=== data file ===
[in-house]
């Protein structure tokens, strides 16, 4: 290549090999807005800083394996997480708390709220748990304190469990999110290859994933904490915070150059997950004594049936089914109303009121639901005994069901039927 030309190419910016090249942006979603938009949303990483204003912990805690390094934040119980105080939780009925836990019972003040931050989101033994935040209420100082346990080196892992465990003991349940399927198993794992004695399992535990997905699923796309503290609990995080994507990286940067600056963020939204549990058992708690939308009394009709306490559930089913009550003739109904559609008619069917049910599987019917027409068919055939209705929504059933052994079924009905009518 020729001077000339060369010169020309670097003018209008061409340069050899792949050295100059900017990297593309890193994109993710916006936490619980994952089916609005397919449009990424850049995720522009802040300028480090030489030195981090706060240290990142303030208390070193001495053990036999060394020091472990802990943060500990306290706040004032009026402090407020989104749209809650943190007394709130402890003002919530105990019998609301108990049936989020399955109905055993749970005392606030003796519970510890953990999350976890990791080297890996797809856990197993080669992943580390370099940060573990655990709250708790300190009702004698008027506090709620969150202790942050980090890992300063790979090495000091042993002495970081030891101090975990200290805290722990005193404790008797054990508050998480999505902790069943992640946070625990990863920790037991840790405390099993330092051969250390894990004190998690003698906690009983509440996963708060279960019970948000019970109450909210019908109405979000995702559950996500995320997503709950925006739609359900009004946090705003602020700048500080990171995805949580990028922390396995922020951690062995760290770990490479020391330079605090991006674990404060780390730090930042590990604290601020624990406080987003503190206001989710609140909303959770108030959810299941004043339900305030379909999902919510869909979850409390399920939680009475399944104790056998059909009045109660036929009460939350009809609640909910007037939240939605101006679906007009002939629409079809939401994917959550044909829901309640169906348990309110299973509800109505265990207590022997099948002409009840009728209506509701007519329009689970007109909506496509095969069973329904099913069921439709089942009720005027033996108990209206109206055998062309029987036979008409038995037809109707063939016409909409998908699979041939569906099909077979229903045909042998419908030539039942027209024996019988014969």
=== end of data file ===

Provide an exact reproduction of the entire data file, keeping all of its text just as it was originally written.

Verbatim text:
[in-house]
């Protein structure tokens, strides 16, 4: 290549090999807005800083394996997480708390709220748990304190469990999110290859994933904490915070150059997950004594049936089914109303009121639901005994069901039927 030309190419910016090249942006979603938009949303990483204003912990805690390094934040119980105080939780009925836990019972003040931050989101033994935040209420100082346990080196892992465990003991349940399927198993794992004695399992535990997905699923796309503290609990995080994507990286940067600056963020939204549990058992708690939308009394009709306490559930089913009550003739109904559609008619069917049910599987019917027409068919055939209705929504059933052994079924009905009518 020729001077000339060369010169020309670097003018209008061409340069050899792949050295100059900017990297593309890193994109993710916006936490619980994952089916609005397919449009990424850049995720522009802040300028480090030489030195981090706060240290990142303030208390070193001495053990036999060394020091472990802990943060500990306290706040004032009026402090407020989104749209809650943190007394709130402890003002919530105990019998609301108990049936989020399955109905055993749970005392606030003796519970510890953990999350976890990791080297890996797809856990197993080669992943580390370099940060573990655990709250708790300190009702004698008027506090709620969150202790942050980090890992300063790979090495000091042993002495970081030891101090975990200290805290722990005193404790008797054990508050998480999505902790069943992640946070625990990863920790037991840790405390099993330092051969250390894990004190998690003698906690009983509440996963708060279960019970948000019970109450909210019908109405979000995702559950996500995320997503709950925006739609359900009004946090705003602020700048500080990171995805949580990028922390396995922020951690062995760290770990490479020391330079605090991006674990404060780390730090930042590990604290601020624990406080987003503190206001989710609140909303959770108030959810299941004043339900305030379909999902919510869909979850409390399920939680009475399944104790056998059909009045109660036929009460939350009809609640909910007037939240939605101006679906007009002939629409079809939401994917959550044909829901309640169906348990309110299973509800109505265990207590022997099948002409009840009728209506509701007519329009689970007109909506496509095969069973329904099913069921439709089942009720005027033996108990209206109206055998062309029987036979008409038995037809109707063939016409909409998908699979041939569906099909077979229903045909042998419908030539039942027209024996019988014969």